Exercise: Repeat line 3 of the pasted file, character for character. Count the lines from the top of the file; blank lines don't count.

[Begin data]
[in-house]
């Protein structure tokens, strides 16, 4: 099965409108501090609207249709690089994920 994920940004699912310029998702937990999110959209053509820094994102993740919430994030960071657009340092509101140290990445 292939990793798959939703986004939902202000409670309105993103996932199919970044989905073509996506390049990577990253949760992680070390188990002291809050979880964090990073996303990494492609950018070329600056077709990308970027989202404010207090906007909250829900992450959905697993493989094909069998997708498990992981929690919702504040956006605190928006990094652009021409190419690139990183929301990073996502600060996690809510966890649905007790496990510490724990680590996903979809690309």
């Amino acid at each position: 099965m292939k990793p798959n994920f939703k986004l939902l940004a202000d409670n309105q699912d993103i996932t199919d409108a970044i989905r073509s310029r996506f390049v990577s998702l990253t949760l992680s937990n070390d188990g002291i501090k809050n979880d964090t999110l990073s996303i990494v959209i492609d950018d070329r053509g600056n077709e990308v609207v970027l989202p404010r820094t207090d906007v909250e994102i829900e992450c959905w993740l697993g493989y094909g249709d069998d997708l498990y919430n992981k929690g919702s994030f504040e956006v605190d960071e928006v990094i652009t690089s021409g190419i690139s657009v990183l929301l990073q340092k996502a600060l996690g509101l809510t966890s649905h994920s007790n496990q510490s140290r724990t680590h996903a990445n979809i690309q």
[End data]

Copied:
């Amino acid at each position: 099965m292939k990793p798959n994920f939703k986004l939902l940004a202000d409670n309105q699912d993103i996932t199919d409108a970044i989905r073509s310029r996506f390049v990577s998702l990253t949760l992680s937990n070390d188990g002291i501090k809050n979880d964090t999110l990073s996303i990494v959209i492609d950018d070329r053509g600056n077709e990308v609207v970027l989202p404010r820094t207090d906007v909250e994102i829900e992450c959905w993740l697993g493989y094909g249709d069998d997708l498990y919430n992981k929690g919702s994030f504040e956006v605190d960071e928006v990094i652009t690089s021409g190419i690139s657009v990183l929301l990073q340092k996502a600060l996690g509101l809510t966890s649905h994920s007790n496990q510490s140290r724990t680590h996903a990445n979809i690309q």